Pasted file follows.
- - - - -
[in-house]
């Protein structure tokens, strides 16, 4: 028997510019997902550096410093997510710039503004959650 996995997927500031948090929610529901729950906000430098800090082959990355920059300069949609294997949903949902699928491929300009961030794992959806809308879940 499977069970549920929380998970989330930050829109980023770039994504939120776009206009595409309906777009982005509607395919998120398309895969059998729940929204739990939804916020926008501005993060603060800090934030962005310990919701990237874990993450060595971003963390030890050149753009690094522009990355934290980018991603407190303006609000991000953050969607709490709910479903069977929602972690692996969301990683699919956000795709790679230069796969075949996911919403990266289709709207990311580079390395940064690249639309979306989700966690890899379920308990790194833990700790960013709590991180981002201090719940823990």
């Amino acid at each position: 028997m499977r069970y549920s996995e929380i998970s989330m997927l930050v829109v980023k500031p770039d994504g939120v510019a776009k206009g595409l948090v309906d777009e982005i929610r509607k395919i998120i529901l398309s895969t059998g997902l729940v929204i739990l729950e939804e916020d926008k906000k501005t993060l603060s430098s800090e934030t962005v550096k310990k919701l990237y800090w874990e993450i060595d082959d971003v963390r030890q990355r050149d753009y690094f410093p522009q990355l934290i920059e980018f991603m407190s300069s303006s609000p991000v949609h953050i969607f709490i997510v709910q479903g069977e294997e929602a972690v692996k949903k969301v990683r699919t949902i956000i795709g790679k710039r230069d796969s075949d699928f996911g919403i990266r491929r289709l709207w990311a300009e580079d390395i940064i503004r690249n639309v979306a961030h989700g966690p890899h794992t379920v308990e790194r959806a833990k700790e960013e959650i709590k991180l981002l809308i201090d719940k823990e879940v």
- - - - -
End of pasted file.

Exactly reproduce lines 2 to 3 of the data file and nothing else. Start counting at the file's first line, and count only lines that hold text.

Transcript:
């Protein structure tokens, strides 16, 4: 028997510019997902550096410093997510710039503004959650 996995997927500031948090929610529901729950906000430098800090082959990355920059300069949609294997949903949902699928491929300009961030794992959806809308879940 499977069970549920929380998970989330930050829109980023770039994504939120776009206009595409309906777009982005509607395919998120398309895969059998729940929204739990939804916020926008501005993060603060800090934030962005310990919701990237874990993450060595971003963390030890050149753009690094522009990355934290980018991603407190303006609000991000953050969607709490709910479903069977929602972690692996969301990683699919956000795709790679230069796969075949996911919403990266289709709207990311580079390395940064690249639309979306989700966690890899379920308990790194833990700790960013709590991180981002201090719940823990």
């Amino acid at each position: 028997m499977r069970y549920s996995e929380i998970s989330m997927l930050v829109v980023k500031p770039d994504g939120v510019a776009k206009g595409l948090v309906d777009e982005i929610r509607k395919i998120i529901l398309s895969t059998g997902l729940v929204i739990l729950e939804e916020d926008k906000k501005t993060l603060s430098s800090e934030t962005v550096k310990k919701l990237y800090w874990e993450i060595d082959d971003v963390r030890q990355r050149d753009y690094f410093p522009q990355l934290i920059e980018f991603m407190s300069s303006s609000p991000v949609h953050i969607f709490i997510v709910q479903g069977e294997e929602a972690v692996k949903k969301v990683r699919t949902i956000i795709g790679k710039r230069d796969s075949d699928f996911g919403i990266r491929r289709l709207w990311a300009e580079d390395i940064i503004r690249n639309v979306a961030h989700g966690p890899h794992t379920v308990e790194r959806a833990k700790e960013e959650i709590k991180l981002l809308i201090d719940k823990e879940v």